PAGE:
12 Why has your heart carried you away,
and why do your eyes flash,
13 so that you vent your rage against God
and pour out such words from your mouth?
True wisdom is not necessarily linked to age but to consistent trust and obedience to God’s ways (Psalm 119:99-100). Wisdom comes from walking with God and discovering that his commands are trustworthy and true (Deuteronomy 4:6; 1 Timothy 4:12).Solomon was reportedly the wisest man that ever lived. He was granted wisdom in his youth (1 Kings 3)

In verses 7-1,  Eliphaz condemned Job for rejecting the conventional wisdom, as if he had more insight than other men (verses 7-9) and could reject the wisdom of the aged (verse 10) and the kindness of God (verse 11). It was a serious charge against Job. He was saying that Job was going against conventional wisdom, the society norm and accepted culture and beliefs of his elders.

The common belief was that an older man was wiser (Job 32:7). Eliphaz said that many of the respected elders believed the same ideas as Eliphaz himself. Their forefathers had the same ideas. They thought that someone inflicted with illness or disease must be opposed by God because of some sin. Even Jesus’ disciples had a similar worldview (John 9:2). But Jesus challenged this (John 9:3).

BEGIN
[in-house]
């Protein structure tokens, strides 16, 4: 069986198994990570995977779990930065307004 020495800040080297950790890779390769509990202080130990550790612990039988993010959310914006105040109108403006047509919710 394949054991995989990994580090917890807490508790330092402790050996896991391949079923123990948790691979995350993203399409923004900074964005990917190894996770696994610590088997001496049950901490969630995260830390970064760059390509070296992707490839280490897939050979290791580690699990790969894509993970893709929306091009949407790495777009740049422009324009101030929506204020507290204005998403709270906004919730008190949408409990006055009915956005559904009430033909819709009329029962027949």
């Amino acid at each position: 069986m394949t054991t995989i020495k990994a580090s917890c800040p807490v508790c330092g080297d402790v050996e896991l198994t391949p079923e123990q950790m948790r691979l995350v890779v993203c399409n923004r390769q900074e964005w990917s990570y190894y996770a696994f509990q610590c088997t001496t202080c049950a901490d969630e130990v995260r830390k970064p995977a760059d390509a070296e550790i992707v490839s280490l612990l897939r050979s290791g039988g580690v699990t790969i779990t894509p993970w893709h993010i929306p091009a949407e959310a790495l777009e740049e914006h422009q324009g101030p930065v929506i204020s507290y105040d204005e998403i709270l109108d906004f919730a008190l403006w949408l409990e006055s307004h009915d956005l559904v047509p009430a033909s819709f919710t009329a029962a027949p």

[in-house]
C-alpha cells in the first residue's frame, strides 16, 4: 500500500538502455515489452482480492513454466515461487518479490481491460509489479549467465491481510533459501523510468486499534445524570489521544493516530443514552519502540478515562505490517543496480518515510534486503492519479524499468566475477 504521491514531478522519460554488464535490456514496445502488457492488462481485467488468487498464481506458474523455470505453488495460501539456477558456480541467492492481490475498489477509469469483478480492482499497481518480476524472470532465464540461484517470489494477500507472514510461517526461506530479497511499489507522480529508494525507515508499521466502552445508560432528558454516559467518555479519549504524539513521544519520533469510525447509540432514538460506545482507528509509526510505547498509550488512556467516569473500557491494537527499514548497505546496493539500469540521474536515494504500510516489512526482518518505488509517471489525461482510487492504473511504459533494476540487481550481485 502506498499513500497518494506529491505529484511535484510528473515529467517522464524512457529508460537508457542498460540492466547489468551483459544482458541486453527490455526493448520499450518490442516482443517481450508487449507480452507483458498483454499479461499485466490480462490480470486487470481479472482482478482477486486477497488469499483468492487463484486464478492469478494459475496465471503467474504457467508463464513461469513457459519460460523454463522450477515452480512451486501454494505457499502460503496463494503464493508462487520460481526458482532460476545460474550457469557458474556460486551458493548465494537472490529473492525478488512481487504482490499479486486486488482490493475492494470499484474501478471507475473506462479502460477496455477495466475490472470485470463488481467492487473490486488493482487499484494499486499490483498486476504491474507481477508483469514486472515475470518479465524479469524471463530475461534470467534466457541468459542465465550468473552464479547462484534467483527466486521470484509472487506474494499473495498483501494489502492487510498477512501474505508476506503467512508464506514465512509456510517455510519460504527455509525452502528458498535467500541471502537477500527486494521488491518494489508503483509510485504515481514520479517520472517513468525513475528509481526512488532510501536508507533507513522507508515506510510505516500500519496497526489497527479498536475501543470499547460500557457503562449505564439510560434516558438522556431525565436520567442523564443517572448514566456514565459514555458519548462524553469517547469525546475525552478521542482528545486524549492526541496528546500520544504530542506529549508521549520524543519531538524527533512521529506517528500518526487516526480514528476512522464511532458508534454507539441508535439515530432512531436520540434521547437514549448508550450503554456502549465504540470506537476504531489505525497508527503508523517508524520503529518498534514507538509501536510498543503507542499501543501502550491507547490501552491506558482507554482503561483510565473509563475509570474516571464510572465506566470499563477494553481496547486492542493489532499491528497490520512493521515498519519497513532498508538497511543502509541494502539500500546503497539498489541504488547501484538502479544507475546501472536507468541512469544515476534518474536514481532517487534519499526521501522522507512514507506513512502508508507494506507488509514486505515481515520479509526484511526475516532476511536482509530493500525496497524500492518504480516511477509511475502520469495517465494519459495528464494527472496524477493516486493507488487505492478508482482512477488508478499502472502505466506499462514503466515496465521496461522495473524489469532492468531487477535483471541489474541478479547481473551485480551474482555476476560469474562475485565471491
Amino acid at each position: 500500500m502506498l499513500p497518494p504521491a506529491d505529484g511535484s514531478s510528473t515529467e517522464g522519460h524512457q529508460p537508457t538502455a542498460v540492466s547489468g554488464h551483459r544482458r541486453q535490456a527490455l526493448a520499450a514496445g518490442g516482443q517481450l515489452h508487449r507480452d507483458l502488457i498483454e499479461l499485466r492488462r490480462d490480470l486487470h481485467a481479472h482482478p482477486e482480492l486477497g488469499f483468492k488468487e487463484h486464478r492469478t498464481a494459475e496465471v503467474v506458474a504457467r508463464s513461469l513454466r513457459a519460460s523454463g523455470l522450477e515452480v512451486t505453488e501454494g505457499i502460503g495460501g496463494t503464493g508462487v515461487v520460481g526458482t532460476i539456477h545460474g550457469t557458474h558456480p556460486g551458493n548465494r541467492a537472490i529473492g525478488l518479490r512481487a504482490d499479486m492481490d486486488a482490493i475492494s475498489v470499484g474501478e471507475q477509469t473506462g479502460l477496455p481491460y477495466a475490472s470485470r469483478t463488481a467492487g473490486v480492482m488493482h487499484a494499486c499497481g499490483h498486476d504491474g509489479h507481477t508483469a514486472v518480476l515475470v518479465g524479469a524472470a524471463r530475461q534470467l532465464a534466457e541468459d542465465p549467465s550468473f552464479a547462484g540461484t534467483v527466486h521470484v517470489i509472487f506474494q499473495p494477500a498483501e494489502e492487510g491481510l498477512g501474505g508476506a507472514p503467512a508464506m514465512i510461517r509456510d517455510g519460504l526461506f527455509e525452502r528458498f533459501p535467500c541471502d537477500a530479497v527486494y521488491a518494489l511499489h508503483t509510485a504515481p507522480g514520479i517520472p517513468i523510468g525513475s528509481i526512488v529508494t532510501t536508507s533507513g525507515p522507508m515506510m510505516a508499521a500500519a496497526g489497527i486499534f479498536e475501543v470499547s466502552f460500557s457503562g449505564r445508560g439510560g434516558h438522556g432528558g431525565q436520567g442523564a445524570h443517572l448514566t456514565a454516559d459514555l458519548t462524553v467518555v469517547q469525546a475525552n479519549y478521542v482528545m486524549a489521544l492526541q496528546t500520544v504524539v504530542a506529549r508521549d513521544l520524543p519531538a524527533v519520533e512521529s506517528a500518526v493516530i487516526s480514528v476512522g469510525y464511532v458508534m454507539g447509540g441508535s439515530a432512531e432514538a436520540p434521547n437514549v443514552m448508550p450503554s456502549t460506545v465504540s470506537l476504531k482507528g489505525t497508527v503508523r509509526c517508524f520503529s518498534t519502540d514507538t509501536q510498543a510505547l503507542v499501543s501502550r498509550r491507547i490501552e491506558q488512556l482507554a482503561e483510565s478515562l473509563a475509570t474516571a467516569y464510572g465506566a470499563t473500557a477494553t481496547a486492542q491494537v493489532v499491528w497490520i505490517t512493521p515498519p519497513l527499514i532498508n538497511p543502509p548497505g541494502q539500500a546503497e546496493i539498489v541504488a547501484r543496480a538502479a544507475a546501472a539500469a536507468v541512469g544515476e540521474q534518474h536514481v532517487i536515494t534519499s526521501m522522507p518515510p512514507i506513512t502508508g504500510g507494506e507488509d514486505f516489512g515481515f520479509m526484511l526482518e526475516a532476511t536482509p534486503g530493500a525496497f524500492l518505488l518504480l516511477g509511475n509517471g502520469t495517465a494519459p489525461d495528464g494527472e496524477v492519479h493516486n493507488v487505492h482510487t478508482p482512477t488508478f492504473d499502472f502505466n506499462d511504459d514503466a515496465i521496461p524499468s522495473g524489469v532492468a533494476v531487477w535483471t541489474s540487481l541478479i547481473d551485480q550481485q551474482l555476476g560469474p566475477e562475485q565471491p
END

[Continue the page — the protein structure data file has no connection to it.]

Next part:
Eliphaz charges Job with these words…
“Are you older than the hills?” As wisdom herself is (Proverbs 8:23). “Did you exist before the earth was created?”

He was accusing Job of believing that he had supernatural intelligence. He was also asking Job if he was the firstborn of God. In other words he was saying, are you trying to compare yourself to God.

The words are harsh, condemning, full of judgment and misunderstanding.
“Are you privy to the secret council of God?”

No mortal man had ever been included in the counsel of God, and yet that was what Eliphaz was saying that Job believed he had done. He was suggesting Job thought he was the only wise man on the earth and accusing him of great pride and arrogance.

Eliphaz defended the position of the friends. It appears that at least one of Job’s friends was as old as Job’s father. It probably would have been Eliphaz, because he always spoke first.

Job said that he wanted to meet God. He wanted to reason with him because he could not understand his troubles. It went against his belief system so he was wrestling with and struggling with the common belief that suffering equals a result of sin. He could not fathom it. It was a sincere wrestling. Eliphaz misunderstood this and assumed that Job was angry with God.